Kenya will have more women in the next Parliament in a move that will increase the MPs to an unknown number.
This follows the publication of a bill to amend the constitution to help the country achieve the two-thirds gender rule.
According to the bill whose publication period was reduced to six days from 14 yesterday, lrm;the constitution will be amended to provide for a number of nominated seats necessary to ensure no gender occupies more than two-thirds of Parliament.
The bill tabled yesterday also stipulates that one cannot be nominated for the special seats for more than two terms.
It says the provision for the special seats will lapse 20 years after the 2017 elections.
“It is hoped by that time, both genders will have been given a level playing field and will be able to compete on an equal plane,” the memorandum of objects and reasons reads.
The constitution does not stipulate the formula through which the two-thirds principle should be achieved.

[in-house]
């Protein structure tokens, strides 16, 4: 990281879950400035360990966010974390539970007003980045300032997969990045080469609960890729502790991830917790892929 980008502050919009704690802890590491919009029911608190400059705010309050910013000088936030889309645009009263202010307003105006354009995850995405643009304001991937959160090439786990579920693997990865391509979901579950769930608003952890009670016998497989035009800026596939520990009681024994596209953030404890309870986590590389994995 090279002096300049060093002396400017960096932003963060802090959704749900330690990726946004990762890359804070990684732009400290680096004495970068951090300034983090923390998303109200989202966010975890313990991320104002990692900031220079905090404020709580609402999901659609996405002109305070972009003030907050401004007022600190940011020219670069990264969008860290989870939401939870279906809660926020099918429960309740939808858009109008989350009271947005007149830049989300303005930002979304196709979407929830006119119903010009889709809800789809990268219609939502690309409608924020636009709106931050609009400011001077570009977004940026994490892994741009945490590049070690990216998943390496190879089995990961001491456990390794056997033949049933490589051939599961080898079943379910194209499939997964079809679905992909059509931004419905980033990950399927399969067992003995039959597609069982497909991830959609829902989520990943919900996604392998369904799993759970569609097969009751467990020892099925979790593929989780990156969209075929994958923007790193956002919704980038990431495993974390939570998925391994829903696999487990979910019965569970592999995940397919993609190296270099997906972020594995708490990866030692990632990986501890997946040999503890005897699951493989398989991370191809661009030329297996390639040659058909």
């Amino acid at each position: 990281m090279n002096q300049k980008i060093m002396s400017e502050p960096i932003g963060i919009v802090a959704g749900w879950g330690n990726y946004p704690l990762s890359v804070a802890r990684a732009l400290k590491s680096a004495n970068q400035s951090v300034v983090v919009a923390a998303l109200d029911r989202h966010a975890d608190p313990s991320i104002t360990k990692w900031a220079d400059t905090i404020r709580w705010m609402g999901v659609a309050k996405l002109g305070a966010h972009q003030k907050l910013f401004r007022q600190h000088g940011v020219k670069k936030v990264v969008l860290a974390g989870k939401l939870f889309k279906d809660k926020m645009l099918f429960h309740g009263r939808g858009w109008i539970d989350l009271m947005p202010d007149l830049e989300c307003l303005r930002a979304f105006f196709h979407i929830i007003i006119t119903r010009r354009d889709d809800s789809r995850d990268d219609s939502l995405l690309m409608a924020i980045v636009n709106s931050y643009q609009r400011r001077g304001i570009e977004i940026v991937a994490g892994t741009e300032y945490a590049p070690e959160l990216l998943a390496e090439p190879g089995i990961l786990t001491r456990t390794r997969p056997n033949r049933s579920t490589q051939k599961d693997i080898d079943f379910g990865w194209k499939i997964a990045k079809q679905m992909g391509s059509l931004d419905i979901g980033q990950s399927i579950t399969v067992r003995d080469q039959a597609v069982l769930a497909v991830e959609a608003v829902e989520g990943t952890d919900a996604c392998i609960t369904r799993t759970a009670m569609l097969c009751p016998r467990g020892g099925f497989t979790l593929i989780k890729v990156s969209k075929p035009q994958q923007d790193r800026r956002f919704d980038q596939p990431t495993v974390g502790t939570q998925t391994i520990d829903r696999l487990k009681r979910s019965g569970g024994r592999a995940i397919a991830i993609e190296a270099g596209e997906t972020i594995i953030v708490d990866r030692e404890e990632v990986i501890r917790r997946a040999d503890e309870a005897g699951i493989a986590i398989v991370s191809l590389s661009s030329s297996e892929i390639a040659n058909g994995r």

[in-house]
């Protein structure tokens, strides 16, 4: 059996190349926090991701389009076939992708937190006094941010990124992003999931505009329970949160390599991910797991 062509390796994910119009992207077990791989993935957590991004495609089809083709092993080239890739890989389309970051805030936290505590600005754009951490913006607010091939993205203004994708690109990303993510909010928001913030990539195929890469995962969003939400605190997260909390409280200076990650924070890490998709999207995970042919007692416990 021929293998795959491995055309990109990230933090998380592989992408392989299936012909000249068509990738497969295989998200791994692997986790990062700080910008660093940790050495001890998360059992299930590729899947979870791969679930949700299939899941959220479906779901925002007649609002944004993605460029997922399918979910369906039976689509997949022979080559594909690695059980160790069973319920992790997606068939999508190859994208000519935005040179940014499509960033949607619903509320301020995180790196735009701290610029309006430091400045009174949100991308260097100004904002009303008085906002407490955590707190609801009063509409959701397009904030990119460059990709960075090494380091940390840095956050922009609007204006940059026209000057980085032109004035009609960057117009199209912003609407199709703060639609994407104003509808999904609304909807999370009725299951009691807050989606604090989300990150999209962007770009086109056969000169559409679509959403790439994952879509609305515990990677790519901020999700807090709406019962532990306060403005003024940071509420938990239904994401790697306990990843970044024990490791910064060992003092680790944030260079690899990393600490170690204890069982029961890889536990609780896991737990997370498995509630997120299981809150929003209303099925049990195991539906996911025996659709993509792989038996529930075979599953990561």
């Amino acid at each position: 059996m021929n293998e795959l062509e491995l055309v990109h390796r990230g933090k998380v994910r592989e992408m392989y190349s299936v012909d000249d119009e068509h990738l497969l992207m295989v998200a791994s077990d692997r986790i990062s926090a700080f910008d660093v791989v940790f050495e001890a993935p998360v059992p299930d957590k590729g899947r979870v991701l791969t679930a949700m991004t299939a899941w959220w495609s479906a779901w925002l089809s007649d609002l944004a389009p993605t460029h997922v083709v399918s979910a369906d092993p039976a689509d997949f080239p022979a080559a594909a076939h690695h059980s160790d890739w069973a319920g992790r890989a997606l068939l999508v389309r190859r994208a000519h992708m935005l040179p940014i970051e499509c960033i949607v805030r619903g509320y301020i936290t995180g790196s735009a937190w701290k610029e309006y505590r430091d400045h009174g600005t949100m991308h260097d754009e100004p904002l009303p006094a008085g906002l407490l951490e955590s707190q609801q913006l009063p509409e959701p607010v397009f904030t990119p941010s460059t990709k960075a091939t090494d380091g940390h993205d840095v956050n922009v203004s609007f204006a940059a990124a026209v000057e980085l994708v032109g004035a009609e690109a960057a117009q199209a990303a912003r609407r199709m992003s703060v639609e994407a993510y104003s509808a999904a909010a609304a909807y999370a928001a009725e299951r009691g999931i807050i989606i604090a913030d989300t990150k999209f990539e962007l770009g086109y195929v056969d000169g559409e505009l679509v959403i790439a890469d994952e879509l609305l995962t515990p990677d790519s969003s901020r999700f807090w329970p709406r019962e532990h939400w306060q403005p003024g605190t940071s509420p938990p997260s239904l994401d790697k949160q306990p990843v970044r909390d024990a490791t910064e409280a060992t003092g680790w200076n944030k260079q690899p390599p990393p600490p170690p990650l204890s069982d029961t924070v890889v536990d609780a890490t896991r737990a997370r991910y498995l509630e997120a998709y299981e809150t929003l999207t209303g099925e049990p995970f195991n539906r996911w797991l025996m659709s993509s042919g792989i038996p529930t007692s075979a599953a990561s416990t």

It leaves it to the state to put in place a law for the purpose.
The bill introduces new clauses to Articles 97 and 98 to alter the composition of the National Assembly and the Senate.
“The composition of the National Assembly (Senate) comprises of the number of special seat members necessary to lrm;ensure no more than two-thirds of the membership of the National Assembly (Senate) is of the same gender,” the new clause says.
The bill also introduces new clauses to Articles 97 and 98 to ensure the special seats are allocated proportionate to the number of seats won by a political party, determined after a general election.
Moving a motion to reduce the bill’s publication period, majority leader Aden Duale said the National Assembly will seek the extension of the August 27 deadline for the bill’s enactment.
The law requires that a bill for amending the constitution awaits 90 days before it can come up for debate after the first reading.
This means the bill can only be debated after October 30, which is past the August 27 deadline.
To extend the deadline, the National Assembly will require two-thirds of the MPs, the same number required to pass the bill.
Women leaders have been urging for the bill’s enactment.
The bill was committed to the Justice and Legal Affairs Committee, which will invite public participation before it is brought to the House for debate.